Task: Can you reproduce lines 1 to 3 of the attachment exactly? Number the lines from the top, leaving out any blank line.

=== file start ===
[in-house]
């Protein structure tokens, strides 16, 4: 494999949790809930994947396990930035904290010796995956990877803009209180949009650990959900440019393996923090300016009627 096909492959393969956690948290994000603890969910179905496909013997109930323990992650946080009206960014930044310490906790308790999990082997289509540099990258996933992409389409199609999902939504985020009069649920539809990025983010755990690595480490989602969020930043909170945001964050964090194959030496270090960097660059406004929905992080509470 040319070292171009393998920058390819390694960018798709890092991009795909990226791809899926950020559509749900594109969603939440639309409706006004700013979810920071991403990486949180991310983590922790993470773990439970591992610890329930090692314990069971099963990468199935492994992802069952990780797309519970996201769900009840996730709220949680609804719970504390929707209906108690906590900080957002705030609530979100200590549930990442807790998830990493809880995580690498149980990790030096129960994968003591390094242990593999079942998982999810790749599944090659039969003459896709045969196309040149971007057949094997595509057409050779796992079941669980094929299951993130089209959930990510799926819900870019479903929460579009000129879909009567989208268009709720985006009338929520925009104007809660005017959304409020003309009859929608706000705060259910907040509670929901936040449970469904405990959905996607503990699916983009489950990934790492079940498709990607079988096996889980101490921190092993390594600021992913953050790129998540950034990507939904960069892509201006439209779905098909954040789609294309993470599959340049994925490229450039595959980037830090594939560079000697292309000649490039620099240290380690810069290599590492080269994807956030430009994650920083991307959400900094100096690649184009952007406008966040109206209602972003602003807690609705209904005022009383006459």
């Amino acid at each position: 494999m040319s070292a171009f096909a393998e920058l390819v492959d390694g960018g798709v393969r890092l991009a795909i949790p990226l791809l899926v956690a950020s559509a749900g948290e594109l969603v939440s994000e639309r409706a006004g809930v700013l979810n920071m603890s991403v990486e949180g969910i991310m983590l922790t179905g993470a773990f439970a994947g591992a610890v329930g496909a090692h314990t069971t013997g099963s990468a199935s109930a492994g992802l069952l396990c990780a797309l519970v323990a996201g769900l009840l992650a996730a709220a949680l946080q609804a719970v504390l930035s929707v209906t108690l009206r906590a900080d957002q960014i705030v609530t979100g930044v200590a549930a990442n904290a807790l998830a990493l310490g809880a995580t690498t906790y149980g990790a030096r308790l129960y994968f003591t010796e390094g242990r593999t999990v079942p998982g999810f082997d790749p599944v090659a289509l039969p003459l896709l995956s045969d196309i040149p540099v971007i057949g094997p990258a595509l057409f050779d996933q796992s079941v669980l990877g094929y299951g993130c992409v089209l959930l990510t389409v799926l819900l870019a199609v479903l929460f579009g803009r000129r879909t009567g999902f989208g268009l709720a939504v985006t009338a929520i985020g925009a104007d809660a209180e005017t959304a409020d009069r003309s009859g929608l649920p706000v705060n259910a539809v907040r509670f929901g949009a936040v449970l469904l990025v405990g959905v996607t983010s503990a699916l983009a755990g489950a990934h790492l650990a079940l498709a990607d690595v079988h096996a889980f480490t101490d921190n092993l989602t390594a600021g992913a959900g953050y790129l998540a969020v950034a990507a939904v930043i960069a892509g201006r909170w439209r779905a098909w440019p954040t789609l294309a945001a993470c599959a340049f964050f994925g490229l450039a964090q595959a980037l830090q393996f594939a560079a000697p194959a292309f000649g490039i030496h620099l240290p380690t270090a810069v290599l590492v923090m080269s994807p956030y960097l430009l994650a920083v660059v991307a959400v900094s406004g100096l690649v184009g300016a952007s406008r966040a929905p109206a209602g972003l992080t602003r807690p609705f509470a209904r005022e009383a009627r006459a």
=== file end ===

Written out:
[in-house]
């Protein structure tokens, strides 16, 4: 494999949790809930994947396990930035904290010796995956990877803009209180949009650990959900440019393996923090300016009627 096909492959393969956690948290994000603890969910179905496909013997109930323990992650946080009206960014930044310490906790308790999990082997289509540099990258996933992409389409199609999902939504985020009069649920539809990025983010755990690595480490989602969020930043909170945001964050964090194959030496270090960097660059406004929905992080509470 040319070292171009393998920058390819390694960018798709890092991009795909990226791809899926950020559509749900594109969603939440639309409706006004700013979810920071991403990486949180991310983590922790993470773990439970591992610890329930090692314990069971099963990468199935492994992802069952990780797309519970996201769900009840996730709220949680609804719970504390929707209906108690906590900080957002705030609530979100200590549930990442807790998830990493809880995580690498149980990790030096129960994968003591390094242990593999079942998982999810790749599944090659039969003459896709045969196309040149971007057949094997595509057409050779796992079941669980094929299951993130089209959930990510799926819900870019479903929460579009000129879909009567989208268009709720985006009338929520925009104007809660005017959304409020003309009859929608706000705060259910907040509670929901936040449970469904405990959905996607503990699916983009489950990934790492079940498709990607079988096996889980101490921190092993390594600021992913953050790129998540950034990507939904960069892509201006439209779905098909954040789609294309993470599959340049994925490229450039595959980037830090594939560079000697292309000649490039620099240290380690810069290599590492080269994807956030430009994650920083991307959400900094100096690649184009952007406008966040109206209602972003602003807690609705209904005022009383006459």
């Amino acid at each position: 494999m040319s070292a171009f096909a393998e920058l390819v492959d390694g960018g798709v393969r890092l991009a795909i949790p990226l791809l899926v956690a950020s559509a749900g948290e594109l969603v939440s994000e639309r409706a006004g809930v700013l979810n920071m603890s991403v990486e949180g969910i991310m983590l922790t179905g993470a773990f439970a994947g591992a610890v329930g496909a090692h314990t069971t013997g099963s990468a199935s109930a492994g992802l069952l396990c990780a797309l519970v323990a996201g769900l009840l992650a996730a709220a949680l946080q609804a719970v504390l930035s929707v209906t108690l009206r906590a900080d957002q960014i705030v609530t979100g930044v200590a549930a990442n904290a807790l998830a990493l310490g809880a995580t690498t906790y149980g990790a030096r308790l129960y994968f003591t010796e390094g242990r593999t999990v079942p998982g999810f082997d790749p599944v090659a289509l039969p003459l896709l995956s045969d196309i040149p540099v971007i057949g094997p990258a595509l057409f050779d996933q796992s079941v669980l990877g094929y299951g993130c992409v089209l959930l990510t389409v799926l819900l870019a199609v479903l929460f579009g803009r000129r879909t009567g999902f989208g268009l709720a939504v985006t009338a929520i985020g925009a104007d809660a209180e005017t959304a409020d009069r003309s009859g929608l649920p706000v705060n259910a539809v907040r509670f929901g949009a936040v449970l469904l990025v405990g959905v996607t983010s503990a699916l983009a755990g489950a990934h790492l650990a079940l498709a990607d690595v079988h096996a889980f480490t101490d921190n092993l989602t390594a600021g992913a959900g953050y790129l998540a969020v950034a990507a939904v930043i960069a892509g201006r909170w439209r779905a098909w440019p954040t789609l294309a945001a993470c599959a340049f964050f994925g490229l450039a964090q595959a980037l830090q393996f594939a560079a000697p194959a292309f000649g490039i030496h620099l240290p380690t270090a810069v290599l590492v923090m080269s994807p956030y960097l430009l994650a920083v660059v991307a959400v900094s406004g100096l690649v184009g300016a952007s406008r966040a929905p109206a209602g972003l992080t602003r807690p609705f509470a209904r005022e009383a009627r006459a």